The discovery of fossils thought to be at least 300 million years older than the oldest known fossils has sent shivers of excitement down the collective spine of the scientific community. Researchers from the University College London (UCL) has found fossils that could be at least 3.8 billion years old; making them far older than the current record holders – specimen of single-celled organisms found in Western Australia in 2011. The new microscopic fossils throw light on not only the origin of life on earth but also on our perception of life in outer space.
There are multiple theories on how life began on earth; according to one theory, hot springs under ancient oceans were the earliest repository of life. Researchers decided to test this hypothesis by obtaining samples from the Nuvvuagittuq supracrustal belt in Quebec. This area is where they hoped to find proof of this hypothesis. The rocks predate the earliest known instances of life on earth. A deep sea hydrothermal vent rich in iron was a likely habitat for the rocks that scientists were looking for. The age of these rocks could be 4.3 billion years. Researchers are focusing on micro tubes and filaments found in the rocks removed from Quebec. These tubes and filaments are likely to have to be made by bacteria that subsisted on iron. The tubes, on microscopic study, were found to be of hematite. Researchers are of the opinion that such tubes cannot be made by non-living things. In other words, living organisms were responsible for these tubes.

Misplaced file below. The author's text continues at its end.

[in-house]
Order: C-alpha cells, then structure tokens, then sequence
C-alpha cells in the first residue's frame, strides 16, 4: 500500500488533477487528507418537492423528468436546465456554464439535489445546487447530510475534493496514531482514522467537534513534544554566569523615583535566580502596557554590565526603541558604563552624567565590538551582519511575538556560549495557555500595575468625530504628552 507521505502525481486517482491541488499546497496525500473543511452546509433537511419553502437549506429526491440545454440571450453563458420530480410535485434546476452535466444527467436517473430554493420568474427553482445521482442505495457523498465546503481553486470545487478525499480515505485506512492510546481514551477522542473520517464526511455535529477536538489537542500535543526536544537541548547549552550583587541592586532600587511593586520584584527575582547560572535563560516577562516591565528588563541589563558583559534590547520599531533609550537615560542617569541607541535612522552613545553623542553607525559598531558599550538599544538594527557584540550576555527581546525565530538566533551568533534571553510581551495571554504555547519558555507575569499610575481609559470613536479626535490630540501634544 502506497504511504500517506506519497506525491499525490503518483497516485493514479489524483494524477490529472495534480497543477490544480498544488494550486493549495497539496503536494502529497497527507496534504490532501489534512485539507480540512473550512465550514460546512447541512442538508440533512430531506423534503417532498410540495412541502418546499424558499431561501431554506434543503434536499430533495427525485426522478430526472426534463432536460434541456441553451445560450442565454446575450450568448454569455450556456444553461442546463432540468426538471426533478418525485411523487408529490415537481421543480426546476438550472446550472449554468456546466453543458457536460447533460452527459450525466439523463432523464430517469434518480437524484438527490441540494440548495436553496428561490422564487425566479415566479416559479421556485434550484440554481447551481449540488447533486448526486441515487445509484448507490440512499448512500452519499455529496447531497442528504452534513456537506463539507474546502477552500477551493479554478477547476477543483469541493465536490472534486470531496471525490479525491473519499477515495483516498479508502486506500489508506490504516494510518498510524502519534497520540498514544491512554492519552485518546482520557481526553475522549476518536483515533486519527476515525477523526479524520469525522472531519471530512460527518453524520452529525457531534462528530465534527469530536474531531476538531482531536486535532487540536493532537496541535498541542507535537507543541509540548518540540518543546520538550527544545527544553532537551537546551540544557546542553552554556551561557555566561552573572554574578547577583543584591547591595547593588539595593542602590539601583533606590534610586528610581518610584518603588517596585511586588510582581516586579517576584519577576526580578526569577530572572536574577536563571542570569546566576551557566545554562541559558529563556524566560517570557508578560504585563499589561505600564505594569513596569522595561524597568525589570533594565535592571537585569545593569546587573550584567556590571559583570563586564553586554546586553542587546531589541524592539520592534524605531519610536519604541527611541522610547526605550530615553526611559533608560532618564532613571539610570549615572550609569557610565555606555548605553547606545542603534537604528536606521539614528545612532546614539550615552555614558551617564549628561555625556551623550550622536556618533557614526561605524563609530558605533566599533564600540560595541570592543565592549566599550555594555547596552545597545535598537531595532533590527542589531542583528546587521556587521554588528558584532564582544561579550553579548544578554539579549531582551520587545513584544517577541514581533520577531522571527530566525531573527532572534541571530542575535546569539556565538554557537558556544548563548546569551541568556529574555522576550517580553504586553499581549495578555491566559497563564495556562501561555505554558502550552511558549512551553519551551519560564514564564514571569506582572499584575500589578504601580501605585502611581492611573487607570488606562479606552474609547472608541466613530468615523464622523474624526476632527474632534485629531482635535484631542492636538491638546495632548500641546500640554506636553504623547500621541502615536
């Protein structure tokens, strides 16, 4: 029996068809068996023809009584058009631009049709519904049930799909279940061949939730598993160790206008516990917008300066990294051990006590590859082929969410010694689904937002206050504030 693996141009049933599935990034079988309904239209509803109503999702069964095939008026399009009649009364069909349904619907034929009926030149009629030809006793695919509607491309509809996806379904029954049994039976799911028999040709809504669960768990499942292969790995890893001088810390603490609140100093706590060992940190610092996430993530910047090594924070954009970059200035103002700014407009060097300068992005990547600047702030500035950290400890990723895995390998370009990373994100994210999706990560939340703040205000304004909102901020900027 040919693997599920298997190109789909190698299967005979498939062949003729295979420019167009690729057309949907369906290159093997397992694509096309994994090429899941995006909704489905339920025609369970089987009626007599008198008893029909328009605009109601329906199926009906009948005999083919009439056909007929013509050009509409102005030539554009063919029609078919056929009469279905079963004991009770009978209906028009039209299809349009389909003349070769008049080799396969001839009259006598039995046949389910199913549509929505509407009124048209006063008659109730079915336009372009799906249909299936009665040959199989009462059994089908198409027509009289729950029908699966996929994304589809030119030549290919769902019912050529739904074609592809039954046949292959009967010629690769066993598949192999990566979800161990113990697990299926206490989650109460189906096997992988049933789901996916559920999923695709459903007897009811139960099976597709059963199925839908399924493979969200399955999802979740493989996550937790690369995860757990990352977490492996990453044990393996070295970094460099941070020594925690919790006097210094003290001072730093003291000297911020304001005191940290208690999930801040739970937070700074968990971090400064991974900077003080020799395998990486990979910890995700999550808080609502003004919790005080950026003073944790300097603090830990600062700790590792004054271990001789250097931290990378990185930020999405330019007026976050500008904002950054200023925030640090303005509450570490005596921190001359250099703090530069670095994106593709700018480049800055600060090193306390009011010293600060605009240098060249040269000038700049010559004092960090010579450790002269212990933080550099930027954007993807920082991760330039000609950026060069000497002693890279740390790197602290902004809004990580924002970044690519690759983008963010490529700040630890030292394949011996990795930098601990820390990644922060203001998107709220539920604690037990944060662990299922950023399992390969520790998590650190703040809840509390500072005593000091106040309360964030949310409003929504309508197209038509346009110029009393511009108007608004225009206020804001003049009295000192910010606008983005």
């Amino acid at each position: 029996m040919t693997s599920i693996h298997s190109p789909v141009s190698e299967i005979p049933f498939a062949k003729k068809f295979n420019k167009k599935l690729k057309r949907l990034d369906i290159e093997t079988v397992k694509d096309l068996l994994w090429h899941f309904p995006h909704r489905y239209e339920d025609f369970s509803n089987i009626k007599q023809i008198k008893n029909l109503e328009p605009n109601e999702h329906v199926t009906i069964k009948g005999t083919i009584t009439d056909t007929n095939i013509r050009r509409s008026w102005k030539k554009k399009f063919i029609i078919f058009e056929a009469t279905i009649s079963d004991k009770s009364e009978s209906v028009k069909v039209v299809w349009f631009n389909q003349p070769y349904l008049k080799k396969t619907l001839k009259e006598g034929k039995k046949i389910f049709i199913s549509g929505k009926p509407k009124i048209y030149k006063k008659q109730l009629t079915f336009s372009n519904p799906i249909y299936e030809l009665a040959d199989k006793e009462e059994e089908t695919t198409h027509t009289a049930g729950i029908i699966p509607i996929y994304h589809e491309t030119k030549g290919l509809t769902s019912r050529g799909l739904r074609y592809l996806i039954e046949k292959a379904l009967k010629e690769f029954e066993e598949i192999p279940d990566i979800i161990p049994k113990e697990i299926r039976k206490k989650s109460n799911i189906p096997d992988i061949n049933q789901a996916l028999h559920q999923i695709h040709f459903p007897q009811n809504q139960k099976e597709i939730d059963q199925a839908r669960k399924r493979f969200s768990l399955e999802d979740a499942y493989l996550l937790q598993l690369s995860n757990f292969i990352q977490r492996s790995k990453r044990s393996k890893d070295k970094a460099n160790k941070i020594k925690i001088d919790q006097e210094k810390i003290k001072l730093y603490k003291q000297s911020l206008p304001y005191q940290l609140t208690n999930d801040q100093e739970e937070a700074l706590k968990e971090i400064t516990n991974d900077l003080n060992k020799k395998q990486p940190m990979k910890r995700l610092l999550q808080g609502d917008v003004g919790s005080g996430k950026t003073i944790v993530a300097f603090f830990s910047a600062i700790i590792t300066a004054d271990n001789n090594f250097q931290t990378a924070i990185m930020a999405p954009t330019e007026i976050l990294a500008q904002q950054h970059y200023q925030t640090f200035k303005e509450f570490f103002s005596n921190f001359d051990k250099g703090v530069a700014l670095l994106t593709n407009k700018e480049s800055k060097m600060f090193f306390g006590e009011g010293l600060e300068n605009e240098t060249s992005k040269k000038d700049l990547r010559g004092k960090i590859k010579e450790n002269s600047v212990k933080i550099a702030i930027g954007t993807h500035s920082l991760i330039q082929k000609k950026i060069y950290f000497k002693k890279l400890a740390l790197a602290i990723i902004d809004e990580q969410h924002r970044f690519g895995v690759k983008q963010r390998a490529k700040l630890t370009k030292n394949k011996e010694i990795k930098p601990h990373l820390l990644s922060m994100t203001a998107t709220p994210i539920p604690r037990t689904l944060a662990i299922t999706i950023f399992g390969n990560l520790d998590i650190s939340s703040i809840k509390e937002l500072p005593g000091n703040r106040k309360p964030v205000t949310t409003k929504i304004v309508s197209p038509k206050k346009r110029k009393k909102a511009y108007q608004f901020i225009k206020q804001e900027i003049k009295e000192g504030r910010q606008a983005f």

These tubes are not dissimilar to fossilized microbes found in other rocks, mostly younger than these rocks from Quebec. Very interestingly, these hematite tubes share features with modern bacteria that inhabit deep sea vents.
The tubes and filaments were present in minute structures called nodules that are scarcely
more than a centimeter in length. They were alsofound in rosettes and granules, spheroid structures that were most likely formed because of decay of organic matter. Graphite and apatite are minerals formed from compounds that become a part of the environment after an organism dies and decays. The presence of these materials next to the rocks is another pointer to the biological origin of these rocks.
Cynics question the attempt to search for life in deep sea. A prominent critic of this new purported discovery is biologist William Martin, who agrees that life may well have originated in the oceans; however, he is not very sure about this particular discovery. Martin feels that the paper released by the researchers does not clearly state that the tubes are actually fossils. In other words, he is unsure of the biological origin of these specimens. The absence of a typical carbon isotope signature is glaring in its absence, according to Martin, who is associated with the Heinrich Heine University in Germany. If Martin is to be believed, then it is perfectly possible to produce such structures in a non-biological manner.
Frances Westall has two very different reasons for being skeptical about the discovery. Ms Westall is an expert in the study of ancient microscopic fossils and works at France’s Centre de biophysique Moléculaire and according to her the size of the structures and their layout raises doubts about their biological origins. Microbes, according to Westall, do not grow in parallel paths. Moreover, these filaments are bigger than what you expect from specimens going so far back in time.
According to Westall, high pressures and temperatures probably accounted for the shapes. The earth, she points out, was extremely hot back then and it is highly implausible that such clear shapes would survive such temperatures.